Skyline is perhaps the worst movie I have seen in the last few years. I mean, I’ve seen some seriously flawed films, but this one sets its own standard. When in Rome? Terrible. She’s Out of Your League? Abysmal. Even restricting the comparison to science fiction, it’s no contest. Even Gamer and Fourth Kind had moments of creativity while disappointing overall. But Skyline? This is the big budget version of the movies that SyFy makes for a buck fifty and shows late on Saturday night, except the filmmakers managed to strip away all of the hilarious badness and bizarre originality that makes those films so-bad-they’re-good. Skyline is not so bad that it’s good. It’s so bad that you start playing the game where you count down and try to check the time on your cell phone precisely when it flips minutes. Only time has stopped and the minute never flips.
The basic premise is that aliens show up and start sucking people into their mother ships with vacuums of blue light. Oh, and then after the movie shows that hook it rewinds twelve hours in order to give us background. The only vaguely interesting part of the movie, where it almost hooks the audience, is with that little hook in which the lights fall from the sky and people start walking out of windows. I get that the playbook says that you should make us care about the characters, but see, that assumes you have characters worth getting to know in the first place. The film would have been better if it had not spent half an hour convincing us the main characters are idiots before getting back to the main story of watching them die. I don’t say that we will be watching them try to survive because frankly the actions of these characters are too stupid to classify even loosely as survival attempts.
We are introduced to a couple on a flight into Los Angeles. The woman is Jeanne Benoit from “NCIS” and the guy is Jesse from that first episode of “Buffy.” Her character is that she is pregnant and she whines. His character is that he is an artist and broods. They are flying to Los Angeles to meet up with Turk, who has made it big as an actor, with the penthouse, blonde wife and brunette mistress. Turk is douchey, the blonde is shrill and the brunette is shriller. Oh and Angel from “Dexter” is in there as the manager of the building. The names of their characters don’t really matter and never actually manage to sink in, what with all the running and screaming.
Oh and the running and screaming. You would think a movie that involves people screaming and running to different corners of a penthouse would have something interesting going on, but all it really does is give you a headache.
There is no humor, and at the three or four points when the film tries to make a joke, it does it with such heavy winks at the camera that there’s nothing left to laugh at. You’ve got Donald Faison, just point the camera at him and let him riff and you’ll have a few genuine laughs without even trying. The movie is so dreadfully serious at all times that by the end you are just begging for the characters to realize the dark hilarity of their situation. It’s like they took the script for Independence Day, removed all the banter between Will Smith and Jeff Goldblum and added four more speeches for Bill Pullman.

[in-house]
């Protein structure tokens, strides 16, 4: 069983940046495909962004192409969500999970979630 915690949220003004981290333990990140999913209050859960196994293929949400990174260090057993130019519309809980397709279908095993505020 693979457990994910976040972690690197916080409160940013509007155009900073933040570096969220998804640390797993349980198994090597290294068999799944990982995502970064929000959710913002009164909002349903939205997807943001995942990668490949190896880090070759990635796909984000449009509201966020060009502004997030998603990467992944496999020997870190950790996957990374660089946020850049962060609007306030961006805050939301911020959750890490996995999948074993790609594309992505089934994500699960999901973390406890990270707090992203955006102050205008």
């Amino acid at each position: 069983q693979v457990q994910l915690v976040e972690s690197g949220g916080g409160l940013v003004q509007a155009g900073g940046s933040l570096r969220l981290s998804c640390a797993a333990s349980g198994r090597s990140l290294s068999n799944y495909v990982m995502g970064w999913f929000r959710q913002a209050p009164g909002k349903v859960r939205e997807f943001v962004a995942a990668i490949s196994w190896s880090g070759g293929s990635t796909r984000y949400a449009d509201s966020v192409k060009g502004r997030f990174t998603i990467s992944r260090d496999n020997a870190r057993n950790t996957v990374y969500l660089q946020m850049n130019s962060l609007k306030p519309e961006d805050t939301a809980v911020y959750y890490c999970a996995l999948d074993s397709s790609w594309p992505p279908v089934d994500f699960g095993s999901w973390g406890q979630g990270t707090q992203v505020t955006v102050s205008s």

And the ending … there is no ending. The movie technically has a stopping point, I suppose, because the lights came on, but there was no actual ending. They just hit the 100 minute mark on the dot and shot down production. And the dialogue … there’s a point when it stops being cliched and hackneyed and actually becomes plagiarism. Let’s play Wheel of Fortune, see if you can complete these actual lines of dialogue said with absolute seriousness while loud music assured you that drama was indeed happening:
“I’m ___ _____ anywhere _______ ___.”
“I haven’t _______ any of them near _____.”
“Someone is ________ back!”
“We are at ___!”
“They’re not ____. They’re just ______ ______ ___.”
Look, if you have to pull out the smallest sliver of a silver lining, it’s this. The movie’s basic premise of an alien invasion that we see only from the point of view of normal people, rather than the fighter pilots and strong jawed presidents is compelling. That’s the part of Signs that actually worked. There are glimpses of a movie that could have worked at moments during Skyline, in moments like when the characters look up in awe at the sky as drones and fighter planes battle their way across the Los Angeles skyline, rooting for their side to win, when they can see a carrier battle group in the distance off the coast. But that movie requires you to make characters that the audience can appeal to, not some douchebags ripped out of a twelve year old’s idea of what’s cool.
Steven Lloyd Wilson is a hopeless romantic and the last scion of Norse warriors and the forbidden elder gods. His novel, ramblings, and assorted fictions coalesce at www.burningviolin.com. You can email him here.